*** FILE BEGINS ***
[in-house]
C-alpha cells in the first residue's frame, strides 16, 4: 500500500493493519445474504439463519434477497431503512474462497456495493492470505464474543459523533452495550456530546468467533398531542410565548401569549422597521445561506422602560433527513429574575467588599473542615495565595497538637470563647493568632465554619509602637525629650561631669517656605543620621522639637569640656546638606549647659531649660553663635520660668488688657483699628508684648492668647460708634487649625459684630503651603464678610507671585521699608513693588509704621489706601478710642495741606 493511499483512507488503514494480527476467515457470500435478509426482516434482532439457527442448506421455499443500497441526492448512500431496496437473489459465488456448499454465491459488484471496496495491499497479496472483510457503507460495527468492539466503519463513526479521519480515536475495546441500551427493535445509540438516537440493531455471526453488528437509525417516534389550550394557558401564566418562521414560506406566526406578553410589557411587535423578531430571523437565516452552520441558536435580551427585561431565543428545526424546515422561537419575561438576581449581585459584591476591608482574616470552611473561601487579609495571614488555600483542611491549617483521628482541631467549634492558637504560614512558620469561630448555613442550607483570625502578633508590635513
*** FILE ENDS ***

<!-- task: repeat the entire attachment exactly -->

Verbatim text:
[in-house]
C-alpha cells in the first residue's frame, strides 16, 4: 500500500493493519445474504439463519434477497431503512474462497456495493492470505464474543459523533452495550456530546468467533398531542410565548401569549422597521445561506422602560433527513429574575467588599473542615495565595497538637470563647493568632465554619509602637525629650561631669517656605543620621522639637569640656546638606549647659531649660553663635520660668488688657483699628508684648492668647460708634487649625459684630503651603464678610507671585521699608513693588509704621489706601478710642495741606 493511499483512507488503514494480527476467515457470500435478509426482516434482532439457527442448506421455499443500497441526492448512500431496496437473489459465488456448499454465491459488484471496496495491499497479496472483510457503507460495527468492539466503519463513526479521519480515536475495546441500551427493535445509540438516537440493531455471526453488528437509525417516534389550550394557558401564566418562521414560506406566526406578553410589557411587535423578531430571523437565516452552520441558536435580551427585561431565543428545526424546515422561537419575561438576581449581585459584591476591608482574616470552611473561601487579609495571614488555600483542611491549617483521628482541631467549634492558637504560614512558620469561630448555613442550607483570625502578633508590635513